The nutrition blogosphere is abuzz with kudos, thumbs ups, and “You’re my Hero!” banners for the Food & Drug Administration now that they have gone after 18 companies (thank you, Marion Nestle, for that link) for front-of-package violations referring to nutrition claims.
When I first found out of this development, I was eager to learn what companies had been busted. After all, on a stroll through any supermarket aisle I usually find a handful of products that make exaggerated claims or make reference to healthful ingredients that, as revealed by the ingredient list, are found in miniscule amounts.
Instead, the majority of the FDA’s list focuses on products that I consider mostly inoffensive.
Here’s one example. Spectrum’s Organics (pictured, right) is “busted” because their organic all-vegetable shortening has a banner on the front of the package advertising “0 grams of trans fat”, without also stating the product contains significant levels of total fat and saturated fat.
So what? Spectrum’s Organics is not advertising their product as “low fat”. They are simply making a statement about trans fat. What’s so misleading?
The back of the container, meanwhile, accurately states that this shortening has less saturated fat than butter (one tablespoon of this shortening provides 6 grams of saturated fat, versus butter’s 7.3 grams per tablespoon.)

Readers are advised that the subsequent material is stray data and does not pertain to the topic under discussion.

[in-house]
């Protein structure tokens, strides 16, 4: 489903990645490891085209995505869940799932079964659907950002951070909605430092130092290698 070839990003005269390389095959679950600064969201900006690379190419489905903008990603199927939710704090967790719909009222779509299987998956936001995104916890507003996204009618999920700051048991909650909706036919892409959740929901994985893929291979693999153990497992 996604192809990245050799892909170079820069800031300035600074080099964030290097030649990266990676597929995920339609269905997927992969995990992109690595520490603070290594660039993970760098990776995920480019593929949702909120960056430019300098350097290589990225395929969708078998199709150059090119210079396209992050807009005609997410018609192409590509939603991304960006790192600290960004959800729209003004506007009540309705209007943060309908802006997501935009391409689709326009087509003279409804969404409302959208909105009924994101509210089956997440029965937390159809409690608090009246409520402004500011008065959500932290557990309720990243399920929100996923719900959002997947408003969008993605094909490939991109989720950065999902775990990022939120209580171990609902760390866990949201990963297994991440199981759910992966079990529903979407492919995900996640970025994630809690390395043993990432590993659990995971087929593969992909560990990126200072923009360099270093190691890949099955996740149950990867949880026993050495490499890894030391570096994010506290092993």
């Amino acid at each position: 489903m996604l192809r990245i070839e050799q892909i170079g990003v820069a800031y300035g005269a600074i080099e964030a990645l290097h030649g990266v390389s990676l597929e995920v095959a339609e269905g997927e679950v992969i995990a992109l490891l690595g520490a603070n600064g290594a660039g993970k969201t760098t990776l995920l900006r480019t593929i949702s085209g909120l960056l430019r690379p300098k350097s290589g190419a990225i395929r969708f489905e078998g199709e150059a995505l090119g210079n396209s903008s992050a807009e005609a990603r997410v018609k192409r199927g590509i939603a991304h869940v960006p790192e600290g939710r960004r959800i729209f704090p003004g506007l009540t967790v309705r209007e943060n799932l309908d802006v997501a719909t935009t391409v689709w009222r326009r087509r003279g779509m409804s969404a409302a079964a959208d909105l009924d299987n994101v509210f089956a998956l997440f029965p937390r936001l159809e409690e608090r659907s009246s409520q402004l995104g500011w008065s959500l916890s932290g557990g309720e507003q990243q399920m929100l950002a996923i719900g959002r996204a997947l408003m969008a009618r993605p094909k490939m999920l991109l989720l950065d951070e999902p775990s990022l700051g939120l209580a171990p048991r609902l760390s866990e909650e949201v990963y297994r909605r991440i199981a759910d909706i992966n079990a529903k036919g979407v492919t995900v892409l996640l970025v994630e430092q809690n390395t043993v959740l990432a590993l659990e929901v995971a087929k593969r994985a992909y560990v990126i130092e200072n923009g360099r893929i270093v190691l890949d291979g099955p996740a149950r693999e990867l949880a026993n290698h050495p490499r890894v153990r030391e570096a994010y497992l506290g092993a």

According to the FDA, this claim does not meet a legal requirement.
Spectrum’s Organics also correctly states that their all-vegetable shortening is “cholesterol-free”. The FDA also has a problem with this from a legal standpoint, even though it is a true statement (no plant foods contain cholesterol).
While I was certainly glad to see more misleading products — such as a green tea by Redco Foods that claims to help cure, prevent, or treat Alzheimer’s and cancer and POM Wonderful’s many hyped up health claims for its pomegranate juices– called to the mat, I was mostly underwhelmed.
Why doesn’t the FDA turn its attention to truly misleading health claims, like the “x grams of whole grains per serving” statements, which mean little and confuse lots?
When Teddy Grahams that consist largely of white flour and offer a mere dusting of whole wheat flour advertise their “grams of whole grains per serving”, I think back to the amount of consumers I spoke with who thought that statement was in reference to grams of fiber per serving!
At the very least, those statements should be accompanied by a “not a whole grain food” disclaimer!